Baseball Arbitration: An ADR Success

by Jeff Monhait ’12
This article was originally published in the Journal of Sports & Entertainment Law at Harvard Law School
 

Major League Baseball’s salary arbitration system strikes a unique balance during a player’s first six major league seasons between teams completely controlling players and players earning their fair market value. Critically, the system resolves the issue of player salaries prior to, or, at the latest, early in spring training. This system developed somewhat serendipitously over more than a century of court battles, labor negotiations, and back room deals. Despite this ad hoc history, Major League Baseball’s salary arbitration system successfully handles and resolves these salary disputes.

Scholars who specialize in dispute resolution have developed a wealth of research on the processes designed to handle a recurring group of disputes. A survey of seminal literature in this field allows for a distillation of the key traits that contribute to the success of a given system. Baseball’s salary arbitration system comports with many of the recommended traits found in an effective dispute resolution system. While there remains an open debate as to whether the players should receive more or less of the revenues the sport generates, baseball’s salary arbitration system promotes the resolution of salary disputes without substantial disruption, and does so in a way that participants view as fair.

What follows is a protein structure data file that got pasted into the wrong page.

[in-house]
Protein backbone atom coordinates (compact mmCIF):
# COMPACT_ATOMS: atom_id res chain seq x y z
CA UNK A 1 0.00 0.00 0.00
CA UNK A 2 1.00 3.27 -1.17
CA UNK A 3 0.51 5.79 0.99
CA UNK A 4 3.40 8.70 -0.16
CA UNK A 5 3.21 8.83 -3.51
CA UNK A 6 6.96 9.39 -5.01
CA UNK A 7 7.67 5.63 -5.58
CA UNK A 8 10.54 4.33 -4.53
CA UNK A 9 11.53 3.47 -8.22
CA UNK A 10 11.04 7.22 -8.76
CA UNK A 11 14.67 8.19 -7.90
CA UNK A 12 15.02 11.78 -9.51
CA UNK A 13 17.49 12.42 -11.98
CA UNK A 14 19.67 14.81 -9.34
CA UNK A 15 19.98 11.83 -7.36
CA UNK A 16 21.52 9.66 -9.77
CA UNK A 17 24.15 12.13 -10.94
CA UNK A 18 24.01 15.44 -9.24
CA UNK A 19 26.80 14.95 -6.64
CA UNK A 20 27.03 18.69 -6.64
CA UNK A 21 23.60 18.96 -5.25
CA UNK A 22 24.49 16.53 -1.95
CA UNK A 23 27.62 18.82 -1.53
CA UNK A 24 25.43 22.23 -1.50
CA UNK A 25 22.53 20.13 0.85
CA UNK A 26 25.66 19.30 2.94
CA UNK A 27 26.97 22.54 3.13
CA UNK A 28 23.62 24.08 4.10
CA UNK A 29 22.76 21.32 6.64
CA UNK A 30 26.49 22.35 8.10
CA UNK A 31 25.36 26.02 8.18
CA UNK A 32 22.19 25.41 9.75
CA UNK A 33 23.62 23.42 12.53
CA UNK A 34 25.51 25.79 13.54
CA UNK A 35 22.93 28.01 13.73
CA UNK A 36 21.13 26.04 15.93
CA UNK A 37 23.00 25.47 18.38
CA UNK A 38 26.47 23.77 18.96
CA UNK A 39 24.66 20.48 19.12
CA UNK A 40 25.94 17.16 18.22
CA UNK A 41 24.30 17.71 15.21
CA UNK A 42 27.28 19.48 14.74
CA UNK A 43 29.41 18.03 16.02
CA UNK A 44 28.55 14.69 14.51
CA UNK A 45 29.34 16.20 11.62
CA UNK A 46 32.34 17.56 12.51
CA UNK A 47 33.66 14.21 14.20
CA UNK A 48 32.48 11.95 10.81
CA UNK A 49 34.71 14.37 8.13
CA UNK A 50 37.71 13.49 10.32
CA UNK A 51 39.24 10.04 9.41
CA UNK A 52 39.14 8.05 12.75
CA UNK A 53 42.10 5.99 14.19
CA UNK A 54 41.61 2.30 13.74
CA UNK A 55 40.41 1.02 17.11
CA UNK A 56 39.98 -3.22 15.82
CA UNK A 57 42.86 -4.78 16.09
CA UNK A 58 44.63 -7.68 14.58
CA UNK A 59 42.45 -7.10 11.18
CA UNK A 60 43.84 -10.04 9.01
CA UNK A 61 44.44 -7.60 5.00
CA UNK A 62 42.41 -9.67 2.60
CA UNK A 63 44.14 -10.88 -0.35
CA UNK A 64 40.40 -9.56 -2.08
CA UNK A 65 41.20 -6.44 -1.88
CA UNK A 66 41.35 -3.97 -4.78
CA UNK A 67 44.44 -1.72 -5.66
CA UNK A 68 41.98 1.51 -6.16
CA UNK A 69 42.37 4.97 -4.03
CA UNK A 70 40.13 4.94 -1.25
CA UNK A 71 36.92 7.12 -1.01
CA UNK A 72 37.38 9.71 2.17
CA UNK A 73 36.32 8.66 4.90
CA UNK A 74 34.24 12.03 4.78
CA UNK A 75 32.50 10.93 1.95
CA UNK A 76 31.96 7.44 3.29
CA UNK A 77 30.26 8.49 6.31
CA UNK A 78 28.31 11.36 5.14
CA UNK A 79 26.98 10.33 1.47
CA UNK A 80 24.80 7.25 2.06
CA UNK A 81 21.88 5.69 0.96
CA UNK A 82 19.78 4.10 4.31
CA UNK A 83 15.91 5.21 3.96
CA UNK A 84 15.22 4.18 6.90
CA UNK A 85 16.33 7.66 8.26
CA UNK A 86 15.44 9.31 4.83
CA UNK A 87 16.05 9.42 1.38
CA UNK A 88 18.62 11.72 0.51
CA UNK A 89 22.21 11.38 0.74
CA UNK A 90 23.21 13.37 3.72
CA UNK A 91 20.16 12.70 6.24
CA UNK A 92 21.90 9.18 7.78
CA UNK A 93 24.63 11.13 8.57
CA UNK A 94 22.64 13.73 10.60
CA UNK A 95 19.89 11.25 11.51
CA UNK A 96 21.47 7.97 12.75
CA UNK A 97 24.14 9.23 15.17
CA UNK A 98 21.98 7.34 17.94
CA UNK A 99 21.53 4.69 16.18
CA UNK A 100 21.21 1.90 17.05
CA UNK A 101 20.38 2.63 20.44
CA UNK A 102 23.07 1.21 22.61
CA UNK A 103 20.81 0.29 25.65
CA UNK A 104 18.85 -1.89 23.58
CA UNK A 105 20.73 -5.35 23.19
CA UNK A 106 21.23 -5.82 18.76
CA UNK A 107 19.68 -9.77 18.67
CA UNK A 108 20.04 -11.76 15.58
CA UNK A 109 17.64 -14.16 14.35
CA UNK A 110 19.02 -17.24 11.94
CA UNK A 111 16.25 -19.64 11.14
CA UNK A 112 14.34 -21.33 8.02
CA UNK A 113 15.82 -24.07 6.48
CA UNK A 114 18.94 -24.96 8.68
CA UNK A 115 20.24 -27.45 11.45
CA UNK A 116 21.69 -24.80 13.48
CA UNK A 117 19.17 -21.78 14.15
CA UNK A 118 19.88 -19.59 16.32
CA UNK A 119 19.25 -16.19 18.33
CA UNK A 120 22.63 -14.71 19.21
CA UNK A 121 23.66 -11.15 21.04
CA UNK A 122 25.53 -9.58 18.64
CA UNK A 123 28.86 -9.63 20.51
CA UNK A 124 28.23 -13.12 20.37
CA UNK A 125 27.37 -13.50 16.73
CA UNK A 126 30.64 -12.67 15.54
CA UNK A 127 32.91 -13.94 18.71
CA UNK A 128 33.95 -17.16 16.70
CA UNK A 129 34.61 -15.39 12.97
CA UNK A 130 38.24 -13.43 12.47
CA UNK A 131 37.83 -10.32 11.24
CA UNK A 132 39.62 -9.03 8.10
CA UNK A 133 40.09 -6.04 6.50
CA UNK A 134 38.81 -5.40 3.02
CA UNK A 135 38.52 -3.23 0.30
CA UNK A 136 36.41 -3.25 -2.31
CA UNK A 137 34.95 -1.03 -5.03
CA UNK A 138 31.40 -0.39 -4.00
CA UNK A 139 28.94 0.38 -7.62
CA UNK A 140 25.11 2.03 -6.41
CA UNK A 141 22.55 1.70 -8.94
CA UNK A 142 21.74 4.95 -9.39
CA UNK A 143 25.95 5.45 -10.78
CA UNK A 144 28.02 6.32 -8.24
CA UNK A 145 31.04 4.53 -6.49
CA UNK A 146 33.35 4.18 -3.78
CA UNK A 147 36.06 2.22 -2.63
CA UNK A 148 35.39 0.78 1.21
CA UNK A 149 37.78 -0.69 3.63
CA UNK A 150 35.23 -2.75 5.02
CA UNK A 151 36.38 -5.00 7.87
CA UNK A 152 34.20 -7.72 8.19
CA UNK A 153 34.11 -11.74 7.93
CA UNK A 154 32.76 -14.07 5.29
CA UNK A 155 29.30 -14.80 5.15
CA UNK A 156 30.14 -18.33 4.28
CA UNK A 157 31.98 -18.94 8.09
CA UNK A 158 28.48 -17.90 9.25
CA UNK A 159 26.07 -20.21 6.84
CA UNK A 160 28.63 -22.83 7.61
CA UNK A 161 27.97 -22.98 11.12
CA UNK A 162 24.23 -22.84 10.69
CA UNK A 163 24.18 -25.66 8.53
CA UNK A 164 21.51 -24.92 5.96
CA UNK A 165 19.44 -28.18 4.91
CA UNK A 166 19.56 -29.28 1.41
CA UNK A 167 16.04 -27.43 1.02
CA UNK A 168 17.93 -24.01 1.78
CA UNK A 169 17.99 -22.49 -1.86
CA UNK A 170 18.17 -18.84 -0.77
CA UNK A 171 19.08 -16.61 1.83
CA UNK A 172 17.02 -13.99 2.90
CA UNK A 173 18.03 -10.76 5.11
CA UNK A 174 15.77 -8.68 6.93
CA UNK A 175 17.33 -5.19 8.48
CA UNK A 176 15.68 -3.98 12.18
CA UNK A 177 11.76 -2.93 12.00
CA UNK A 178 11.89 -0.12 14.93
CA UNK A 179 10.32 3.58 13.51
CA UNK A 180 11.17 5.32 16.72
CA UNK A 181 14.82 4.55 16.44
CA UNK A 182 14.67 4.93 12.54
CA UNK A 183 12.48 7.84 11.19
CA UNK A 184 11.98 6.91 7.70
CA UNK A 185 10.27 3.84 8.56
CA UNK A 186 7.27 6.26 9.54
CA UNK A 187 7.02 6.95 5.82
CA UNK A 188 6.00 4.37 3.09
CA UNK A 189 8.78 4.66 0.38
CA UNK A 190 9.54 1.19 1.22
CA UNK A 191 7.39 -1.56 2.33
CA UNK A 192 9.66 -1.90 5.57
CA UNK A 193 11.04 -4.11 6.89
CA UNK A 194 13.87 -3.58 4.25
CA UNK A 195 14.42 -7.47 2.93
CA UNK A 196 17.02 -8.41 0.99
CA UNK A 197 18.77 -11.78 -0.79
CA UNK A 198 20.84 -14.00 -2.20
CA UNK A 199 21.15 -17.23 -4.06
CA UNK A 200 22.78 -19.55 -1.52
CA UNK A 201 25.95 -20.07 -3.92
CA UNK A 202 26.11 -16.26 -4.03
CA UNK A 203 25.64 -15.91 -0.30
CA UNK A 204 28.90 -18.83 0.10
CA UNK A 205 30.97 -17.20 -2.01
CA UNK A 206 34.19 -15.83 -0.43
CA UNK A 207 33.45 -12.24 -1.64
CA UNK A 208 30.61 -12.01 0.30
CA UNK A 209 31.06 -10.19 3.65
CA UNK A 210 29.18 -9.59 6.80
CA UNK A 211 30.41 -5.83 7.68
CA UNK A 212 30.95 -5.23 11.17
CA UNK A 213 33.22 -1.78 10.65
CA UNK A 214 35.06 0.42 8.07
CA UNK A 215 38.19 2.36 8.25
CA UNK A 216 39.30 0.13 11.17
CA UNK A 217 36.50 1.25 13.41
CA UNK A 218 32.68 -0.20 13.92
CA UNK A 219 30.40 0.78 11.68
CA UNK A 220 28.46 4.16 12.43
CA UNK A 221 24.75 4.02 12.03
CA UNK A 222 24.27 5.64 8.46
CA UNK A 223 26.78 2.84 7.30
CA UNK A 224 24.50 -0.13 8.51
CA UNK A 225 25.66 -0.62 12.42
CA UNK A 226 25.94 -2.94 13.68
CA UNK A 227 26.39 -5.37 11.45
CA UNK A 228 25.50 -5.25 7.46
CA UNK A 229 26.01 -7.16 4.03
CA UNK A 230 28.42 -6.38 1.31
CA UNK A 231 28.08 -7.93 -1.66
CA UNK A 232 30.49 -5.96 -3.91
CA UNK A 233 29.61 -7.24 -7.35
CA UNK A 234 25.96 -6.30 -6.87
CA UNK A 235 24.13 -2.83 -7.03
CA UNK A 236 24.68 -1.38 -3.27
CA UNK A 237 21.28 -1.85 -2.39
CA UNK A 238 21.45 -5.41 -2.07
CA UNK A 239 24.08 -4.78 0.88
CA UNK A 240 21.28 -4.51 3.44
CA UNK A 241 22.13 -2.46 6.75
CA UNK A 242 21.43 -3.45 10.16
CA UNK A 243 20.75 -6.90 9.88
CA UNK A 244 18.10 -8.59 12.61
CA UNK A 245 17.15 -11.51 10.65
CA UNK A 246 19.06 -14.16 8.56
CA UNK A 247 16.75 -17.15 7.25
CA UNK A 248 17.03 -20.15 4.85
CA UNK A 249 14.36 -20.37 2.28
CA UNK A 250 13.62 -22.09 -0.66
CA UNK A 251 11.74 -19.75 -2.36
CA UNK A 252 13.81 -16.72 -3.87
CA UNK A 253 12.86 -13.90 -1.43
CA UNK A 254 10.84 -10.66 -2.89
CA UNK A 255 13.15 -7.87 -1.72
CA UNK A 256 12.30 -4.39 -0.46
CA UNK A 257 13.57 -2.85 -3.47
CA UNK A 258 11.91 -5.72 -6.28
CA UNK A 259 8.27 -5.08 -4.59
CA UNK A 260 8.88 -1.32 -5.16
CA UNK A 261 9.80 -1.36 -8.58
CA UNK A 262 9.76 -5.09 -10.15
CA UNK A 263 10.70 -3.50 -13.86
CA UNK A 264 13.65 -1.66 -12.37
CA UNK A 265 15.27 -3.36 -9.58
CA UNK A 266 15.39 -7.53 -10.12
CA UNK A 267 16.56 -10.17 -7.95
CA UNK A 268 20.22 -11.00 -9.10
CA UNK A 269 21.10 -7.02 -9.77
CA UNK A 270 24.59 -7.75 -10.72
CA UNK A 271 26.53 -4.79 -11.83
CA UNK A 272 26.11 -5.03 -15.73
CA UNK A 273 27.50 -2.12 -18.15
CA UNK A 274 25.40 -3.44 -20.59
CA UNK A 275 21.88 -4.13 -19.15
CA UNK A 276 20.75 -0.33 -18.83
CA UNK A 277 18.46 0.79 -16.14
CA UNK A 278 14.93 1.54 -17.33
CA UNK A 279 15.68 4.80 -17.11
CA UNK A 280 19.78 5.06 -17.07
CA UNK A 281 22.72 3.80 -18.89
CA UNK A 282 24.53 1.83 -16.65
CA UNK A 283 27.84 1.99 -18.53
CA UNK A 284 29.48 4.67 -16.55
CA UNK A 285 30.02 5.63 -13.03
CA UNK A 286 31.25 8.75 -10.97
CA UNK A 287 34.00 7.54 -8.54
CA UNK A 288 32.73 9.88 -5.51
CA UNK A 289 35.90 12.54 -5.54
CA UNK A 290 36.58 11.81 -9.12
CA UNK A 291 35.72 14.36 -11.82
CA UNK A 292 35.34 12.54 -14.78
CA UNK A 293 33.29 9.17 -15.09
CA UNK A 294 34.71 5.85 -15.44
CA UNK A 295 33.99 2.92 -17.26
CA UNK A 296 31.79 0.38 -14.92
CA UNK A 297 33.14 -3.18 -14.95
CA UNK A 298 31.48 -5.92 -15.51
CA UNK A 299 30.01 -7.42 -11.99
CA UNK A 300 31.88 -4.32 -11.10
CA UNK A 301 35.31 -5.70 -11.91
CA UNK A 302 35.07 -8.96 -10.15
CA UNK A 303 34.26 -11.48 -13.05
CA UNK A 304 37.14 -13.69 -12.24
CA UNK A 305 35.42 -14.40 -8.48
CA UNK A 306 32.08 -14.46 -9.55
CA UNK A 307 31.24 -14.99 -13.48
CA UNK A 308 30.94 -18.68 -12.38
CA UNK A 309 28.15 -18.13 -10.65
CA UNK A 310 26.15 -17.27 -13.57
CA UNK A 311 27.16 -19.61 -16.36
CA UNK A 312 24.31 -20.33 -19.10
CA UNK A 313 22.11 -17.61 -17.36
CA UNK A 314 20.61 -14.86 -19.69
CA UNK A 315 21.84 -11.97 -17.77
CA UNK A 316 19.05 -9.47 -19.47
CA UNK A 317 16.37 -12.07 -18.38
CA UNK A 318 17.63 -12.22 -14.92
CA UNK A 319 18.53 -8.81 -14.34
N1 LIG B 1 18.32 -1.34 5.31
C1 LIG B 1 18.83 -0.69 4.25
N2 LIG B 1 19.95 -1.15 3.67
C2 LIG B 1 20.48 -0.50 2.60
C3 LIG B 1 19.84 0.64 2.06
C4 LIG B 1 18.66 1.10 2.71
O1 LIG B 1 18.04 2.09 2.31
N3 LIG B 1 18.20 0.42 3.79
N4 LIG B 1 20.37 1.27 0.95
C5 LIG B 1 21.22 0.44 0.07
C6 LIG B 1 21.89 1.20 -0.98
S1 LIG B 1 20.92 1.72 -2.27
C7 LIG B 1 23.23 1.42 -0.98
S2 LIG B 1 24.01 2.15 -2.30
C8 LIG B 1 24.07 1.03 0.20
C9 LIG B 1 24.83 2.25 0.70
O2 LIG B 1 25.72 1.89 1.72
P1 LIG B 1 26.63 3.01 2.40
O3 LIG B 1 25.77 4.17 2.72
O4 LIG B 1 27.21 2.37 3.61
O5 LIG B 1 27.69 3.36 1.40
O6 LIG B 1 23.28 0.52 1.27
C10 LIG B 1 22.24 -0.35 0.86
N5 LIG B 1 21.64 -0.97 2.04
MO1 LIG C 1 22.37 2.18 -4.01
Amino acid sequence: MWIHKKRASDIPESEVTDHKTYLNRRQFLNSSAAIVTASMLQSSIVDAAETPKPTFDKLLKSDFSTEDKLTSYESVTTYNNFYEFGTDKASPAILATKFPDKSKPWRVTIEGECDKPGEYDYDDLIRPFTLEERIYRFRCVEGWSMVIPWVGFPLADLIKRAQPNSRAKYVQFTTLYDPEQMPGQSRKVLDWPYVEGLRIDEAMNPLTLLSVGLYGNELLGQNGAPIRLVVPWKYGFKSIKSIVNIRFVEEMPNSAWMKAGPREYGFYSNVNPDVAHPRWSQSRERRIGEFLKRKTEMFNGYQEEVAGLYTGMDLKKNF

To read the full article, please go to the Journal of Sports & Entertainment Law’s website